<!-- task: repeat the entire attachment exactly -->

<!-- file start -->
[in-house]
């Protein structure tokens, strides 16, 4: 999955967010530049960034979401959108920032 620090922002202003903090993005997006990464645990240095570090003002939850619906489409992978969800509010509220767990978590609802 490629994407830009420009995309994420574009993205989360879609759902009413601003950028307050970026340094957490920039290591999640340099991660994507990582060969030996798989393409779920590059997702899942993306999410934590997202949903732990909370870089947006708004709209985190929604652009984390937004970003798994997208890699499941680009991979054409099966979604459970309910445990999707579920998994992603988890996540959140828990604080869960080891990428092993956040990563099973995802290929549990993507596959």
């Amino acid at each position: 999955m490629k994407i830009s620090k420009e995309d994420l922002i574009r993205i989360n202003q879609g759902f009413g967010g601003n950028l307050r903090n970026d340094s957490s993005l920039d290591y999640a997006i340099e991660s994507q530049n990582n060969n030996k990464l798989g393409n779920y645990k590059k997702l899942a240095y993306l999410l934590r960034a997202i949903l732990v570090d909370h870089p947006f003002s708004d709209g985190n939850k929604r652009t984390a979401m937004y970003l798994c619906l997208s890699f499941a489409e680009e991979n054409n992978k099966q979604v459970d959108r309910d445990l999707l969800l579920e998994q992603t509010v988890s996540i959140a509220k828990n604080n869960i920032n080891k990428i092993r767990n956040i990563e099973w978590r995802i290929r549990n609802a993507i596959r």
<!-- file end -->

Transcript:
[in-house]
């Protein structure tokens, strides 16, 4: 999955967010530049960034979401959108920032 620090922002202003903090993005997006990464645990240095570090003002939850619906489409992978969800509010509220767990978590609802 490629994407830009420009995309994420574009993205989360879609759902009413601003950028307050970026340094957490920039290591999640340099991660994507990582060969030996798989393409779920590059997702899942993306999410934590997202949903732990909370870089947006708004709209985190929604652009984390937004970003798994997208890699499941680009991979054409099966979604459970309910445990999707579920998994992603988890996540959140828990604080869960080891990428092993956040990563099973995802290929549990993507596959």
């Amino acid at each position: 999955m490629k994407i830009s620090k420009e995309d994420l922002i574009r993205i989360n202003q879609g759902f009413g967010g601003n950028l307050r903090n970026d340094s957490s993005l920039d290591y999640a997006i340099e991660s994507q530049n990582n060969n030996k990464l798989g393409n779920y645990k590059k997702l899942a240095y993306l999410l934590r960034a997202i949903l732990v570090d909370h870089p947006f003002s708004d709209g985190n939850k929604r652009t984390a979401m937004y970003l798994c619906l997208s890699f499941a489409e680009e991979n054409n992978k099966q979604v459970d959108r309910d445990l999707l969800l579920e998994q992603t509010v988890s996540i959140a509220k828990n604080n869960i920032n080891k990428i092993r767990n956040i990563e099973w978590r995802i290929r549990n609802a993507i596959r």